Parenti says “He blazed a trail…fist fights, inflammatory incidents, leaflets.” One of the leaflets shows that his organization was in the very same building that FBI agent Guy Bannister had his office, 544 Camp Street. Other Cuban organizations were also there. Oswald’s personal relations were, in fact, with right wing, anti-communist Cubans and with others of that same ilk that were linked to the CIA and intelligence community. He only portrayed himself as a leftist.
In Dallas he worked at a welding company, then at a graphic arts firm where he worked as a photoprint technician. In the latter capacity he had the opportunity to forge identity documents. He was fired in April, 1963 because of a bad temper with fellow employees, some of whom were suspicious of his reading Russian language literature.
In March 1963, Oswald purchased a 6.5 mm caliber Carcano rifle by mail-order, using the alias “A. Hidell” as well as a .38 caliber revolver by the same method. The Warren Commission concluded that on April 10, 1963, Oswald attempted to kill retired U.S. Major General Edwin Walker, firing his rifle at Walker through a window, from less than 100 feet (30 m) away, as Walker sat at a desk in his home; the bullet struck the window-frame and Walker’s only injuries were bullet fragments to the forearm.This incident is further evidence that Oswald was a lousey shot…or that he only intended to further his “leftist” cover by attempting to kill a very right wing person.
He next returned to New Orleans, then spent some time in Mexico. On October 2, 1963, Oswald left Mexico City by bus and arrived in Dallas the next day. On October 14, a neighbor told Ruth Paine that there was a job opening at the Texas School Book Depository. He was interviewed at the Depository and was hired there on October 16. Oswald’s supervisor, Roy Truly said that Oswald “did a good day’s work” and was an above average employee. During the week, Oswald stayed in a Dallas rooming house (under the name “O.H. Lee”),, but he spent his weekends with Marina in Irving. Oswald did not drive, but commuted to and from Dallas on Mondays and Fridays with his friend and co-worker, Wesley Frazier. On October 20, the Oswalds’ second daughter was born.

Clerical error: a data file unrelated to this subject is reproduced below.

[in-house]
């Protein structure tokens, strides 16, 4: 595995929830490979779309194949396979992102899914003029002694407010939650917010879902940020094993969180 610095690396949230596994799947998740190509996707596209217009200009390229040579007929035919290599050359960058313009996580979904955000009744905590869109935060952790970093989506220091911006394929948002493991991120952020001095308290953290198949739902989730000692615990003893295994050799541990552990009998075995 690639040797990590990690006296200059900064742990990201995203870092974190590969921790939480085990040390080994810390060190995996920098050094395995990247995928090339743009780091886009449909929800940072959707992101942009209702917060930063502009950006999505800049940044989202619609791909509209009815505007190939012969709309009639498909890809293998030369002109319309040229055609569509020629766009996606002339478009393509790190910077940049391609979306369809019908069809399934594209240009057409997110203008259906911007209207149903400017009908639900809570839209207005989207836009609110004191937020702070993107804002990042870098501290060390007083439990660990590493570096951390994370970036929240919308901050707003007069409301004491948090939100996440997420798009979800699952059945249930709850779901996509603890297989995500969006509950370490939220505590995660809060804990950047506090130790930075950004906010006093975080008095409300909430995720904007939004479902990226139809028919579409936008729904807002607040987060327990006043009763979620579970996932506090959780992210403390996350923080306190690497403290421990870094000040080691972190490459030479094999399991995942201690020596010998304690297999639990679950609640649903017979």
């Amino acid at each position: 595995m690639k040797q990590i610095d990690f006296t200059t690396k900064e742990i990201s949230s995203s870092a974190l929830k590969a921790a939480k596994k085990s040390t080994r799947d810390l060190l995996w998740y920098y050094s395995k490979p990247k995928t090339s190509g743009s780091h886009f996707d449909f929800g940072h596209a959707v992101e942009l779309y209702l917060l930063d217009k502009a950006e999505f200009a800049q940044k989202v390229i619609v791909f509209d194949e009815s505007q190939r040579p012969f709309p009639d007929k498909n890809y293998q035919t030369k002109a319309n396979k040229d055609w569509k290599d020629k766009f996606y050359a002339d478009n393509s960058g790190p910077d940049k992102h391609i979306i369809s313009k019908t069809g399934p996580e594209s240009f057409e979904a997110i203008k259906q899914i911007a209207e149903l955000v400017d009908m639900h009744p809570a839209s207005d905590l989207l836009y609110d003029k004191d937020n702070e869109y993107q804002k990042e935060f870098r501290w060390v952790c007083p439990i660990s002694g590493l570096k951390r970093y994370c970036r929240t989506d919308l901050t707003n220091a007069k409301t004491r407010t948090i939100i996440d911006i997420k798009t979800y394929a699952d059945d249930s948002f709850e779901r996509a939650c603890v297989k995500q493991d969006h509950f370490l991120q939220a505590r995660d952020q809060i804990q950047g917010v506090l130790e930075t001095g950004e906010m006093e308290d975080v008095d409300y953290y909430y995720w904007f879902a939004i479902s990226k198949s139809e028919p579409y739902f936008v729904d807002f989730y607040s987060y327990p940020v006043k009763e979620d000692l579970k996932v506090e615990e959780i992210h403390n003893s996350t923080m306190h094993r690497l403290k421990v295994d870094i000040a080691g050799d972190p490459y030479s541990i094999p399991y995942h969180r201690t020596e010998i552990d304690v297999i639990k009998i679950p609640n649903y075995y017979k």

Oswald visited the Dallas FBI office about 2 to 3 weeks before the assassination, asking to see Special Agent James Hosty; told Hosty was unavailable, Oswald left a note that, according to the receptionist, read: “Let this be a warning. I will blow up the FBI and the Dallas Police Department if you don’t stop bothering my wife” [signed] “Lee Harvey Oswald.”
In the days before Kennedy’s arrival, several newspapers described the route of the presidential motorcade as passing the Book Depository. On November 21 (a Thursday) Oswald asked Frazier for an unusual mid-week lift back to Irving, saying he had to pick up some curtain rods. The next morning (Friday) he returned to Dallas with Frazier; he left behind $170 and his wedding ring, but took with him a paper bag. Frazier reported that Oswald told him the bag contained curtain rods. The evidence demonstrated that the package actually contained the rifle used by Oswald in the assassination.
Day of the assassination
According to Wikepedia, Oswald’s co-worker, Charles Givens, testified to the Commission that he last saw Oswald on the sixth floor of the Depository with a clipboard in his hand, and that Oswald asked him to close the elevator gate and to send the elevator back up to him. He believed that his encounter with Oswald took place at 11:55 a.m.—35 minutes before the assassination. The Commission report stated that Oswald was not seen again “until after the shooting.” However, in an FBI report taken the day after the assassination, Givens said that the encounter took place at 11:30 a.m. and that he later saw Oswald reading a newspaper on the first floor at 11:50 a.m. Oswald’s boss, William Shelley, also testified that he saw Oswald on the first floor between 11:45 and 11:50 a.m. Janitor Eddie Piper also testified to seeing Oswald on the first floor at 12:00 p.m. Another co-worker, Bonnie Ray Williams was on the sixth floor of the Depository eating his lunch and was there until at least 12:10 p.m. He said that during that time he did not see Oswald, or anyone else, on the sixth floor and felt he was the only one up there.